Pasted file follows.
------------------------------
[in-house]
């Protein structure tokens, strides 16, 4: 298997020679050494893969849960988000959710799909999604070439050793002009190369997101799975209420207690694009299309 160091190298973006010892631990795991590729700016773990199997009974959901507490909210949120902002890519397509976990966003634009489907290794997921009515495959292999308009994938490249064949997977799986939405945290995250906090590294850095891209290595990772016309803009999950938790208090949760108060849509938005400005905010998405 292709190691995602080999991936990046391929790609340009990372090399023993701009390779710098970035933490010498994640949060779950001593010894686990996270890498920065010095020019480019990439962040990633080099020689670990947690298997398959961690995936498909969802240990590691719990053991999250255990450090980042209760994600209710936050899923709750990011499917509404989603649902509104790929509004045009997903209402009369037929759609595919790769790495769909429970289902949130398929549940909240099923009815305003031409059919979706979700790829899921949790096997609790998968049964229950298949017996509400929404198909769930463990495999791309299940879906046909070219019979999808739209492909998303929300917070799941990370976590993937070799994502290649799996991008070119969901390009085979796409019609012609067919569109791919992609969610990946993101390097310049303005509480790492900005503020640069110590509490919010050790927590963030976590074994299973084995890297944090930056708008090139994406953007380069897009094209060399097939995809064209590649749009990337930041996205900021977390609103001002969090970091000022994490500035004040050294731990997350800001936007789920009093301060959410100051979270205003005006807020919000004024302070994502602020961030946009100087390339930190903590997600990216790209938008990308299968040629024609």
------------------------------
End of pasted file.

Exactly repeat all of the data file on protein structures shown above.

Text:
[in-house]
């Protein structure tokens, strides 16, 4: 298997020679050494893969849960988000959710799909999604070439050793002009190369997101799975209420207690694009299309 160091190298973006010892631990795991590729700016773990199997009974959901507490909210949120902002890519397509976990966003634009489907290794997921009515495959292999308009994938490249064949997977799986939405945290995250906090590294850095891209290595990772016309803009999950938790208090949760108060849509938005400005905010998405 292709190691995602080999991936990046391929790609340009990372090399023993701009390779710098970035933490010498994640949060779950001593010894686990996270890498920065010095020019480019990439962040990633080099020689670990947690298997398959961690995936498909969802240990590691719990053991999250255990450090980042209760994600209710936050899923709750990011499917509404989603649902509104790929509004045009997903209402009369037929759609595919790769790495769909429970289902949130398929549940909240099923009815305003031409059919979706979700790829899921949790096997609790998968049964229950298949017996509400929404198909769930463990495999791309299940879906046909070219019979999808739209492909998303929300917070799941990370976590993937070799994502290649799996991008070119969901390009085979796409019609012609067919569109791919992609969610990946993101390097310049303005509480790492900005503020640069110590509490919010050790927590963030976590074994299973084995890297944090930056708008090139994406953007380069897009094209060399097939995809064209590649749009990337930041996205900021977390609103001002969090970091000022994490500035004040050294731990997350800001936007789920009093301060959410100051979270205003005006807020919000004024302070994502602020961030946009100087390339930190903590997600990216790209938008990308299968040629024609």